Danske Bank has agreed to pay more than $2 billion as part of an integrated, global resolution with the SEC, the Department of Justice, the United States Attorney’s Office for the Southern District of New York, and Denmark’s Special Crime Unit.

The SEC’s investigation was conducted by Jennifer Moore and was supervised by Tanya Beard and Tracy Combs of the Salt Lake Regional Office.



SEC. v Danske Bank A/S
Civil Action No. 7:22-CV-10509 (S.D.N.Y.)
On December 13, 2022, the Commission filed a complaint (the “Complaint”) alleging that from at least 2009 to 2016, Danske Bank A/S (“Danske”), through its Estonian branch (“Danske Estonia”), provided banking services to suspicious customers despite knowing there was a high degree of risk that such customers were potentially engaged in money laundering. The Complaint further alleged that Danske also knew or was reckless in not knowing of numerous red flags indicating that its employees and managers at Danske Estonia had, among other things, conspired with customers to circumvent the anti-money laundering (“AML”) laws and that Danske’s internal AML and “know your customer” safeguards were weak and ineffective. The Complaint also alleged that Danske knowingly or recklessly made materially misleading statements and omissions in its publicly-available reports stating that Danske was compliant with its legal obligations to prevent its services from being used for illicit purposes and that it had effectively managed these risks. See the Commission’s Complaint.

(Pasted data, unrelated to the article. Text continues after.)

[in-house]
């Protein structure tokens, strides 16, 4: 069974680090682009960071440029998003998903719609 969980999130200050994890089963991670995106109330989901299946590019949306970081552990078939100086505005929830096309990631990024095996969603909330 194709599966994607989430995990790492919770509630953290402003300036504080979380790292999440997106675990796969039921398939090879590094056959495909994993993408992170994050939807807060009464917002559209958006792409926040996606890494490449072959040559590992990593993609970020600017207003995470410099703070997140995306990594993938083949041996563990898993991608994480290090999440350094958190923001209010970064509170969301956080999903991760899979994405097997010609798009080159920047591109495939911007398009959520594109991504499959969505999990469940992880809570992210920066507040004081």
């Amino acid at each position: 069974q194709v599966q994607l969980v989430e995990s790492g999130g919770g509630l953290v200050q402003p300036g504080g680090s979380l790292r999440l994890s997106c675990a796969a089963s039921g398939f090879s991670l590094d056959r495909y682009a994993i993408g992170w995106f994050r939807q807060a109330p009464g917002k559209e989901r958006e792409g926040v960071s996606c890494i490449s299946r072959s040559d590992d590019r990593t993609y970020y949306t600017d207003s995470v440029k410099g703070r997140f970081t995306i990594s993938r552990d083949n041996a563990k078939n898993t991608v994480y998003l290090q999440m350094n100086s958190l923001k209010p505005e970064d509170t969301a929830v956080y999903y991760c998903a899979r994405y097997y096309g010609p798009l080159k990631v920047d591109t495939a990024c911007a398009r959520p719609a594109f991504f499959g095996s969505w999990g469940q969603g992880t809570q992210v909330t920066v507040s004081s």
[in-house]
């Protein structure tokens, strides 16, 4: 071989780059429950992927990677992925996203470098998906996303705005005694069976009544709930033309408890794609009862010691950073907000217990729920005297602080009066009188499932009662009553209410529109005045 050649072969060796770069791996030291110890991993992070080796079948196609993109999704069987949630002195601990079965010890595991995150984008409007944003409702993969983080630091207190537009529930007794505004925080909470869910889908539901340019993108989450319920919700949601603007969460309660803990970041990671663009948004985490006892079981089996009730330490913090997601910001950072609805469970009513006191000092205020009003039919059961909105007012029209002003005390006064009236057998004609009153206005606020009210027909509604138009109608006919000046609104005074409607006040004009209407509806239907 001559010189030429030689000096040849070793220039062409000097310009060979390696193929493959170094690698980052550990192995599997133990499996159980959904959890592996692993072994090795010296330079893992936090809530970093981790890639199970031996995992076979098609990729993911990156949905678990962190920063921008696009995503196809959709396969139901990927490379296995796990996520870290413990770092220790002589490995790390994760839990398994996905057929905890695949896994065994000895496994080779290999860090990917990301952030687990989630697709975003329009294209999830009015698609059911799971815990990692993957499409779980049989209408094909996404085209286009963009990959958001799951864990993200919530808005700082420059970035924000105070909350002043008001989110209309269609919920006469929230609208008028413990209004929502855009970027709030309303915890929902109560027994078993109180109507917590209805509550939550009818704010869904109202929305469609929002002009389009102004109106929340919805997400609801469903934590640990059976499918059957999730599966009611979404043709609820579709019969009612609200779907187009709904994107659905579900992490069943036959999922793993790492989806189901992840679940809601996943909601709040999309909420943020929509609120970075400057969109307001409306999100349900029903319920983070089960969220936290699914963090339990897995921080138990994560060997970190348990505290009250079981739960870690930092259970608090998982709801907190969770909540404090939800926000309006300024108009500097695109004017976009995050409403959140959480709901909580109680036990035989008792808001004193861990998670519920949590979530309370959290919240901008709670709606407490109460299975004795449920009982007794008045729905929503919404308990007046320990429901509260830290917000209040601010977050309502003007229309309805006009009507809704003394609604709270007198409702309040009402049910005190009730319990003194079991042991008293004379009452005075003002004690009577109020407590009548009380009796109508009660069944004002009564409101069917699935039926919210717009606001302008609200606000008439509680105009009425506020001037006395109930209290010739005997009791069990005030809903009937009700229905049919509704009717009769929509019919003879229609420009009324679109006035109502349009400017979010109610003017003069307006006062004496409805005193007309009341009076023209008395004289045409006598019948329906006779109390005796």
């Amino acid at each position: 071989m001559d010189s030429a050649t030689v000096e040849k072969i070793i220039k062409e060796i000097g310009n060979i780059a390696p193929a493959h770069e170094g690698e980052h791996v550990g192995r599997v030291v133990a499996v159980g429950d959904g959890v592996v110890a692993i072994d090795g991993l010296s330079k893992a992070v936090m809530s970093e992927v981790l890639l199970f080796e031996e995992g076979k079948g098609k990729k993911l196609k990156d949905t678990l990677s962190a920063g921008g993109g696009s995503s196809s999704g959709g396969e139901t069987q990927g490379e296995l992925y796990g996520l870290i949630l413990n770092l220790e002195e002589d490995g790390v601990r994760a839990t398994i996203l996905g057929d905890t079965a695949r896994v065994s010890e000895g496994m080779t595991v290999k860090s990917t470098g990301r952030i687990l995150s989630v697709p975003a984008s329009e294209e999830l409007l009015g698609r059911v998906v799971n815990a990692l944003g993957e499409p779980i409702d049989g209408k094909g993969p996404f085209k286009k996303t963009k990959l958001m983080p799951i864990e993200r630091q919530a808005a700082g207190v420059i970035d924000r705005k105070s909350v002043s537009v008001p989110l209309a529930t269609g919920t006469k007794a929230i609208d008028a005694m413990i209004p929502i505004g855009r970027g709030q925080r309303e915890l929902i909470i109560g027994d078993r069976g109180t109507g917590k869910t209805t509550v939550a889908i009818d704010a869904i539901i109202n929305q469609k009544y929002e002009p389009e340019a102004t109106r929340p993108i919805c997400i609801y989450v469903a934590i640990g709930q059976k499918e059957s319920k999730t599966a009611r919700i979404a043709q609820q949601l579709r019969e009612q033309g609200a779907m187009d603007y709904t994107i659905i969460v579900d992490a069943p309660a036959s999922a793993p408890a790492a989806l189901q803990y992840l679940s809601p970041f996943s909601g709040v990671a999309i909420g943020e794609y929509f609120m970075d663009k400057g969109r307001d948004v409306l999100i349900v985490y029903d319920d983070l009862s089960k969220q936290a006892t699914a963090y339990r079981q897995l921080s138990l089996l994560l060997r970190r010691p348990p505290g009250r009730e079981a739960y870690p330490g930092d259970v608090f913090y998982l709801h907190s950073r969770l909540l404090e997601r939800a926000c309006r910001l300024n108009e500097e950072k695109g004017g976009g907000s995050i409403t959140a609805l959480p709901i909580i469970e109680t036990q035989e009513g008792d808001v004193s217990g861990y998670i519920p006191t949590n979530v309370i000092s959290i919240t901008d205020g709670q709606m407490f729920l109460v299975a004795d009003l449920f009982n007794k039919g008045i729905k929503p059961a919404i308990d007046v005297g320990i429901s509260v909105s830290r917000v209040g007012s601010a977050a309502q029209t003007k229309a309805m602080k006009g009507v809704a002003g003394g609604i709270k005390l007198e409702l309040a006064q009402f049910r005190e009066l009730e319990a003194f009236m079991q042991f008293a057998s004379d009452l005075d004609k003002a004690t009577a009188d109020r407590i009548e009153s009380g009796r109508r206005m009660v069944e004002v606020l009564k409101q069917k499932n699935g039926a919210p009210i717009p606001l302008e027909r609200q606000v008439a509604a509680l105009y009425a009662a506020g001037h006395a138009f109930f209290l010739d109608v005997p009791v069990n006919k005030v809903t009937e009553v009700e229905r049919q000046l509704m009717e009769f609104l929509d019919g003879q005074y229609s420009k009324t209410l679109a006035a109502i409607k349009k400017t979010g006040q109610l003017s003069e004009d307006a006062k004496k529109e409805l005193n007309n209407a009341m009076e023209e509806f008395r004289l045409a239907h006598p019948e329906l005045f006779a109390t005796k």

Danske Bank A/S (

Danske was ordered to pay $178.6 million in disgorgement, $55.8 million in prejudgment interest, and a civil penalty of $178.6 million. The Commission deemed the disgorgement and prejudgment interest satisfied by the forfeiture and confiscation ordered in parallel criminal cases. The Commission was ordered to hold all funds, together with interest and income earned thereon (the “Fund”), pending further order of the Court. See Final Judgment.
Danske Bank A/S (

The Commission holds $178,600,000 in the Fund in a Commission-designated account at the U.S. Department of the Treasury. Any accrued interest will be added to the Fund for the benefit of harmed investors.

On February 14, 2023, the Court granted the Commission’s motion and entered an Order that established a Fair Fund, pursuant to Section 308(a) of the Sarbanes-Oxley Act of 2002, for the $178,600,000 paid by the Danske (the “Fair Fund”), so it can be distributed to investors harmed by the conduct alleged in the Complaint. The Court’s Order also appointed Miller Kaplan Arase LLP as the Tax Administrator of the Fair Fund to fulfill the tax obligations of the Fair Fund, and authorized the Commission to approve and arrange payment of all tax obligations owed by the Fair Fund and the related fees and expenses of the Tax Administrator directly from the Fair Fund without further approval of the Court. See the Court’s Order.
Danske Bank A/S (